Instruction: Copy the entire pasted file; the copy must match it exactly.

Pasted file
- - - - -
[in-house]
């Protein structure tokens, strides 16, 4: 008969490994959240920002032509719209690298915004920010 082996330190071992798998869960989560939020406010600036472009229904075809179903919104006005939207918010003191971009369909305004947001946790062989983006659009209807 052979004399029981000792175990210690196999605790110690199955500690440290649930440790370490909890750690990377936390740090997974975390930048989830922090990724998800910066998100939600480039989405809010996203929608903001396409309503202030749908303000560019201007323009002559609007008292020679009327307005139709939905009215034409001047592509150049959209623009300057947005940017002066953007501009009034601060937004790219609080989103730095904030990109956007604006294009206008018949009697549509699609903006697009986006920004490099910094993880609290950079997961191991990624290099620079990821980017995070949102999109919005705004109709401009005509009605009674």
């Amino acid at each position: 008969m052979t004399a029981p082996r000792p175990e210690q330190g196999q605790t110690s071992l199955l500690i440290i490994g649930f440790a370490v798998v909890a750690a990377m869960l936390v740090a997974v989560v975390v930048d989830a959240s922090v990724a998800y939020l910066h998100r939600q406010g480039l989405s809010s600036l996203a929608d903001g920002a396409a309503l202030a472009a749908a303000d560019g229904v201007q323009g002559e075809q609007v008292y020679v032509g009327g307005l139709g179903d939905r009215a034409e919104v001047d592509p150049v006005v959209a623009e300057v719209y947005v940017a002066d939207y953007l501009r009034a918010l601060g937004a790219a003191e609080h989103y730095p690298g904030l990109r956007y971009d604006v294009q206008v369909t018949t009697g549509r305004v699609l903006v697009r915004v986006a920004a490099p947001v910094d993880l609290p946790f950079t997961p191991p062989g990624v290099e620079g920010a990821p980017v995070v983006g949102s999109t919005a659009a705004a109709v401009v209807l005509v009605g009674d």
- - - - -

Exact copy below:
[in-house]
């Protein structure tokens, strides 16, 4: 008969490994959240920002032509719209690298915004920010 082996330190071992798998869960989560939020406010600036472009229904075809179903919104006005939207918010003191971009369909305004947001946790062989983006659009209807 052979004399029981000792175990210690196999605790110690199955500690440290649930440790370490909890750690990377936390740090997974975390930048989830922090990724998800910066998100939600480039989405809010996203929608903001396409309503202030749908303000560019201007323009002559609007008292020679009327307005139709939905009215034409001047592509150049959209623009300057947005940017002066953007501009009034601060937004790219609080989103730095904030990109956007604006294009206008018949009697549509699609903006697009986006920004490099910094993880609290950079997961191991990624290099620079990821980017995070949102999109919005705004109709401009005509009605009674």
């Amino acid at each position: 008969m052979t004399a029981p082996r000792p175990e210690q330190g196999q605790t110690s071992l199955l500690i440290i490994g649930f440790a370490v798998v909890a750690a990377m869960l936390v740090a997974v989560v975390v930048d989830a959240s922090v990724a998800y939020l910066h998100r939600q406010g480039l989405s809010s600036l996203a929608d903001g920002a396409a309503l202030a472009a749908a303000d560019g229904v201007q323009g002559e075809q609007v008292y020679v032509g009327g307005l139709g179903d939905r009215a034409e919104v001047d592509p150049v006005v959209a623009e300057v719209y947005v940017a002066d939207y953007l501009r009034a918010l601060g937004a790219a003191e609080h989103y730095p690298g904030l990109r956007y971009d604006v294009q206008v369909t018949t009697g549509r305004v699609l903006v697009r915004v986006a920004a490099p947001v910094d993880l609290p946790f950079t997961p191991p062989g990624v290099e620079g920010a990821p980017v995070v983006g949102s999109t919005a659009a705004a109709v401009v209807l005509v009605g009674d």